IVF – What Happens?
In the second of my IVF posts I thought it might be helpful to set the scene and shed light on what’s in store for me over the next few months. Most importantly though, I want to thank you all for being so welcoming after my first post. I cried a few tears that day and I can’t tell you how much support I gained from all your comments.
At the beginning of the year I was familiar with the term IVF and I knew couples who had undertaken the procedure. I’d heard it was hugely expensive, stressful, invasive and painful. However it wasn’t until an appointment with our urologist during our fertility exploration period that it finally dawned on me what REALLY was involved.
I may well be making a generalised statement here but I have been hit by the realisation that a lot of people know very little about the details of the IVF procedure. I suppose you don’t necessarily know much about any medical intervention until you’re faced with it yourself, but I would say within my own family and friends only 1 or 2 of them had any knowledge of what’s involved.
I am not a medical professional but reassuringly I have now been given an outline of my own treatment plan and I feel much more confident in explaining what’s involved for me. I hope this is useful information for anyone who might have found out they’ll need assisted conception or for family and friends who might want to support couples during infertility treatment.
Step 1: Suppression
The first step in long-protocol IVF is to also known as ‘down-regging’ and this is the administering of medication to suppress your natural cycle. Some take birth control pills, others a nasal spray but in my case it will be a nightly injection of Buserelin injected into my thigh. Sounds fun doesn’t it?! This will happen from day 21 of my cycle and continues for several days after my period. It seems as though this first stage will take around two to three weeks. However down-regging can alter your cycle and I’ve read lots of women who found their bleed was delayed which meant the first stage took longer.
I’ve been told to expect headaches, fatigue, ability to cry at anyone and anything and hot flushes as the body is being put into a medically induced menopausal state.
Step 2: Stimulation and Monitoring
Each cycle we produce multiple egg follicles but only one follicle becomes dominant and releases a mature egg. During stimulation the medication results in multiple eggs maturing and this means the size of the ovaries can increase from the size of an almond to the size of an orange!
After a baseline scan to confirm my ovaries are ‘sleeping’ stimulation begins by injecting another drug, Menapur alongside the Buserelin.
I will inject both drugs for around a fortnight and during the second week I’ll visit the clinic every other day for scans (which unfortunately means getting well acquainted with a certain ‘dildo cam’) to check on the progress. When I’m ready I’ll administer a ‘trigger shot’ to tell my body to release the eggs. 36 hours later I’ll be in theatre.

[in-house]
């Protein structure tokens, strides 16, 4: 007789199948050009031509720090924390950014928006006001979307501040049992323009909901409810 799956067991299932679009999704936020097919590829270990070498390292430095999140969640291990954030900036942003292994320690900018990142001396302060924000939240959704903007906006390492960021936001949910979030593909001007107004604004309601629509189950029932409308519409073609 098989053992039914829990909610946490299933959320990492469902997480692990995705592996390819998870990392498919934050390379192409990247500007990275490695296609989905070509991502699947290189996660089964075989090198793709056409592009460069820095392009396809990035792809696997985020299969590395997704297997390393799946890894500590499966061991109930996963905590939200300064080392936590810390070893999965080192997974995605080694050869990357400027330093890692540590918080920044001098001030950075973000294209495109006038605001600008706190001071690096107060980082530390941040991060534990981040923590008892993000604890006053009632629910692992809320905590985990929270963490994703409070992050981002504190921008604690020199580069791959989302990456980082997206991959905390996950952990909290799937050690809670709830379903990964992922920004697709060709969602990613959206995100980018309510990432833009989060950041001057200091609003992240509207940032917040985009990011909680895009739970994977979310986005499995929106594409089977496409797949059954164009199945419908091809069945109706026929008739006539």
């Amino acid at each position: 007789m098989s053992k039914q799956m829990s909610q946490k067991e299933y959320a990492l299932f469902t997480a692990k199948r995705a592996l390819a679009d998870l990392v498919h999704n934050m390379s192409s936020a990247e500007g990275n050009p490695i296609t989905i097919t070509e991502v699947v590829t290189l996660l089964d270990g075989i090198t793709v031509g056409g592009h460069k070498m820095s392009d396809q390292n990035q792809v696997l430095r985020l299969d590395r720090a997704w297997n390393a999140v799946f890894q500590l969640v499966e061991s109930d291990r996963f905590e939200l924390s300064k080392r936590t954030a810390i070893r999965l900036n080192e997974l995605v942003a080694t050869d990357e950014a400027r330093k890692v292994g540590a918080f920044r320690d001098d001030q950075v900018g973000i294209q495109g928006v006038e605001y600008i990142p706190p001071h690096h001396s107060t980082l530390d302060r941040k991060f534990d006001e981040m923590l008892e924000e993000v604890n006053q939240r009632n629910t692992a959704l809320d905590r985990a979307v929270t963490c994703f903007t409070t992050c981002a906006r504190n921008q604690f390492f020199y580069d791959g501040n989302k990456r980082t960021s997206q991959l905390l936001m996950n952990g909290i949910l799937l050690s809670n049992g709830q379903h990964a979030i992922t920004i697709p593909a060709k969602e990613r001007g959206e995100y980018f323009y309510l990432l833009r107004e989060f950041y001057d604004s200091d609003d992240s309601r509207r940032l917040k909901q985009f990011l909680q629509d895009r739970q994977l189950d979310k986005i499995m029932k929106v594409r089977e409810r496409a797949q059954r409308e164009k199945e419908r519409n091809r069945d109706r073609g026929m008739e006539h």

Unsurprisingly common side effects around this time include bloating and abdominal discomfort as well as nausea, cramping, headaches and mood-swings.
Step 3: Egg Collection
Under sedation a needle will be be inserted vaginally into my ovaries and the eggs will be removed. Hopefully as a result of all that medication there will be multiple eggs to take off to the lab. On the same day my husband will also provide a sample and due to our condition may also need to undergo a procedure too – Surgical Sperm Retrieval. I’m sure I don’t really need to explain but it makes him wince every time we talk about it!
Step 4: Fertilisation
In IVF the egg and sperm are put together in a petri dish to fertilise. In our case we will be using the ICSI (intracytoplasmic sperm injection) procedure where one sperm is injected directly into the egg. They are then left to fertilise.
Step 5: Embryo Transfer
Dependent on the development of the embryos, around two to five days later I’ll be back in theatre to have one high quality embryo inserted into the uterus via a catheter. As our treatment is NHS funded we’re only allowed one embryo.
The injections stop and instead it’s time for the pessaries. Progesterone facilitates implantation and so I’ll be inserting capsules three times a day. Thank goodness for the iPhone alarm.
The Two Week Wait
Providing all goes to plan above we’ll then have a two week wait after fertilisation before we can take a pregnancy test.
Unsurprisingly I feel overwhelmed and nervous but I’ve also found I’m a little bit excited. I’m not looking forward to the potential side effects but can’t believe we’re one step closer to becoming parents. Although the procedure will be intense and very invasive I’m forever grateful for medical science – what can be done in a lab now is just incredible. By the time I write my next post we’ll have started the first cycle so for now all I can say is please wish me luck and see you on the other side! Thank you very much for all your support.
Image by Little Beanies.
A cautious optimist sharing her experience of IVF and ICSI. Making the most of the unexpected.